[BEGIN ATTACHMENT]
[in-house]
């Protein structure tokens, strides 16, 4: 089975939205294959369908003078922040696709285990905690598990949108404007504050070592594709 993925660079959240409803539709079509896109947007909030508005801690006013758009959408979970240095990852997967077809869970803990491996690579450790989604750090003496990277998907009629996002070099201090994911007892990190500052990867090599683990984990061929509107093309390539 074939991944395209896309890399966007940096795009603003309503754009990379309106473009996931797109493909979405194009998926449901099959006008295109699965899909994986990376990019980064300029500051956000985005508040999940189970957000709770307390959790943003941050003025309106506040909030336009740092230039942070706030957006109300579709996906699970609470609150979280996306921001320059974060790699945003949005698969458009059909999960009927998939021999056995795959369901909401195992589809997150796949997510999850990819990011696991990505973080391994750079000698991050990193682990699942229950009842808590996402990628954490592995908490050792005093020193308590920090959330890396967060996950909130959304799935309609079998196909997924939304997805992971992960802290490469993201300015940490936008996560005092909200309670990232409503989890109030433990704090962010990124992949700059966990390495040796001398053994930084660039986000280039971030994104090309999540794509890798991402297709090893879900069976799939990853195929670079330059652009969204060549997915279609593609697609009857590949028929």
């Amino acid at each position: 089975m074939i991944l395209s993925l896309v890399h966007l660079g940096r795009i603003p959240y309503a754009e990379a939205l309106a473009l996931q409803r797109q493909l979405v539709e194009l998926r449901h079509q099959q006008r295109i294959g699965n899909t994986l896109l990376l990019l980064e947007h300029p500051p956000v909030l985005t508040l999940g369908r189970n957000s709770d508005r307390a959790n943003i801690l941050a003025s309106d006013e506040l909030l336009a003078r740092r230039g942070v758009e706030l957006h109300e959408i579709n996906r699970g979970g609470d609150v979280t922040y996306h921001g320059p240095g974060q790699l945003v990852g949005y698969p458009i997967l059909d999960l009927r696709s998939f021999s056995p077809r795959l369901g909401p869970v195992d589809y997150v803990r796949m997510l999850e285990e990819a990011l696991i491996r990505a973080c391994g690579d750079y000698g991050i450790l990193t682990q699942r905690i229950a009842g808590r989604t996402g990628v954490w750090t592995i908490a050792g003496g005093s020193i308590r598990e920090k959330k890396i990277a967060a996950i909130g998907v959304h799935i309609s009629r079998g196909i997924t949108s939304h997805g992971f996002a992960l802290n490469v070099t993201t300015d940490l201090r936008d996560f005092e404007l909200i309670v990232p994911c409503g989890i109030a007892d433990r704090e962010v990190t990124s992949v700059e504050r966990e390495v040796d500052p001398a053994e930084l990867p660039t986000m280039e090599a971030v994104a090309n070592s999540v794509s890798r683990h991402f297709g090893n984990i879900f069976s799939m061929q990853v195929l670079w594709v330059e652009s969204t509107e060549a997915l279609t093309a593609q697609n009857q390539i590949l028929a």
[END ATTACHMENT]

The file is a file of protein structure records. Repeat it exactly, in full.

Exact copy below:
[in-house]
């Protein structure tokens, strides 16, 4: 089975939205294959369908003078922040696709285990905690598990949108404007504050070592594709 993925660079959240409803539709079509896109947007909030508005801690006013758009959408979970240095990852997967077809869970803990491996690579450790989604750090003496990277998907009629996002070099201090994911007892990190500052990867090599683990984990061929509107093309390539 074939991944395209896309890399966007940096795009603003309503754009990379309106473009996931797109493909979405194009998926449901099959006008295109699965899909994986990376990019980064300029500051956000985005508040999940189970957000709770307390959790943003941050003025309106506040909030336009740092230039942070706030957006109300579709996906699970609470609150979280996306921001320059974060790699945003949005698969458009059909999960009927998939021999056995795959369901909401195992589809997150796949997510999850990819990011696991990505973080391994750079000698991050990193682990699942229950009842808590996402990628954490592995908490050792005093020193308590920090959330890396967060996950909130959304799935309609079998196909997924939304997805992971992960802290490469993201300015940490936008996560005092909200309670990232409503989890109030433990704090962010990124992949700059966990390495040796001398053994930084660039986000280039971030994104090309999540794509890798991402297709090893879900069976799939990853195929670079330059652009969204060549997915279609593609697609009857590949028929």
């Amino acid at each position: 089975m074939i991944l395209s993925l896309v890399h966007l660079g940096r795009i603003p959240y309503a754009e990379a939205l309106a473009l996931q409803r797109q493909l979405v539709e194009l998926r449901h079509q099959q006008r295109i294959g699965n899909t994986l896109l990376l990019l980064e947007h300029p500051p956000v909030l985005t508040l999940g369908r189970n957000s709770d508005r307390a959790n943003i801690l941050a003025s309106d006013e506040l909030l336009a003078r740092r230039g942070v758009e706030l957006h109300e959408i579709n996906r699970g979970g609470d609150v979280t922040y996306h921001g320059p240095g974060q790699l945003v990852g949005y698969p458009i997967l059909d999960l009927r696709s998939f021999s056995p077809r795959l369901g909401p869970v195992d589809y997150v803990r796949m997510l999850e285990e990819a990011l696991i491996r990505a973080c391994g690579d750079y000698g991050i450790l990193t682990q699942r905690i229950a009842g808590r989604t996402g990628v954490w750090t592995i908490a050792g003496g005093s020193i308590r598990e920090k959330k890396i990277a967060a996950i909130g998907v959304h799935i309609s009629r079998g196909i997924t949108s939304h997805g992971f996002a992960l802290n490469v070099t993201t300015d940490l201090r936008d996560f005092e404007l909200i309670v990232p994911c409503g989890i109030a007892d433990r704090e962010v990190t990124s992949v700059e504050r966990e390495v040796d500052p001398a053994e930084l990867p660039t986000m280039e090599a971030v994104a090309n070592s999540v794509s890798r683990h991402f297709g090893n984990i879900f069976s799939m061929q990853v195929l670079w594709v330059e652009s969204t509107e060549a997915l279609t093309a593609q697609n009857q390539i590949l028929a």